Détente (pronounced "day-TAHNT") is not really an allusion, but a French term. It is most often used about relationships between nations. It has to do with the relaxing of tensions between formerly hostile groups. What I think is significant about the concept is that while tensions are relaxed, the parties remain very separate.
I encountered this word in a book about overcoming church conflict called Making Peace. They used the term to describe a negative example where two parties disagree, then reach a solution that involves less waves on the surface but no reconciliation between disagreeing parties.
This term was used a lot in the last hundred years about the relationship between the US and the Soviet Union. We weren't dropping bombs on each other, but we were training our children in school what to do in case the Commies attacked. We signed treaties which would limit the expansion of nuclear programs to peaceful use, however much of our intent was more centered around preventing the spread of weapons to other smaller, turbulent nations, rather than on limiting the superpowers from doing what we pleased.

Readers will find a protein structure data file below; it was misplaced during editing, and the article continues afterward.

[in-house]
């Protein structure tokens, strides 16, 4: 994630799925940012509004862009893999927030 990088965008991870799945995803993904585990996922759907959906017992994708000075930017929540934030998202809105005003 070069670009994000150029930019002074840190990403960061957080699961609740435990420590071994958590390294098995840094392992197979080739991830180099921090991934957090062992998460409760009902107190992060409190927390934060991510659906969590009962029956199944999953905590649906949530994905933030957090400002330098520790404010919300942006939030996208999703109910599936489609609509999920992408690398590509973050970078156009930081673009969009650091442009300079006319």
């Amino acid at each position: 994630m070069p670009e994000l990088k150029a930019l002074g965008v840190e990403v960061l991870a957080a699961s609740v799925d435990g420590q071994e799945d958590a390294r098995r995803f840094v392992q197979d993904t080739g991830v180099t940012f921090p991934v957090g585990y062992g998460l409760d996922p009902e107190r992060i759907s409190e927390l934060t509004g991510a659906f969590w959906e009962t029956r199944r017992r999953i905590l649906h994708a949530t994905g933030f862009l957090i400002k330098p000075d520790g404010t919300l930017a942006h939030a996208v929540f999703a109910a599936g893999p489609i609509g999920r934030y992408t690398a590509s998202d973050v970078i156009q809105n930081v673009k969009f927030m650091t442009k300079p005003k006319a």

Similarly, there are quite a few examples I could use about how congregations will have, more or less, two congregations meeting in one building at different times because of a disagreement; usually about worship. There might not be open conflict, but there may still be distrust between groups. This is an example of détente; where there is not fighting, but there really isn't real peace either.
Détente means that we sleep with one eye open. Things are calmer on the surface than they might have been, but we're not taking any combative options off the table. While it may seem necessary for international relations, it is not a desirable practice in churches, when genuine peace is possible and divisions can be dissolved. Real peace is not easy, but it is to be desired over détente.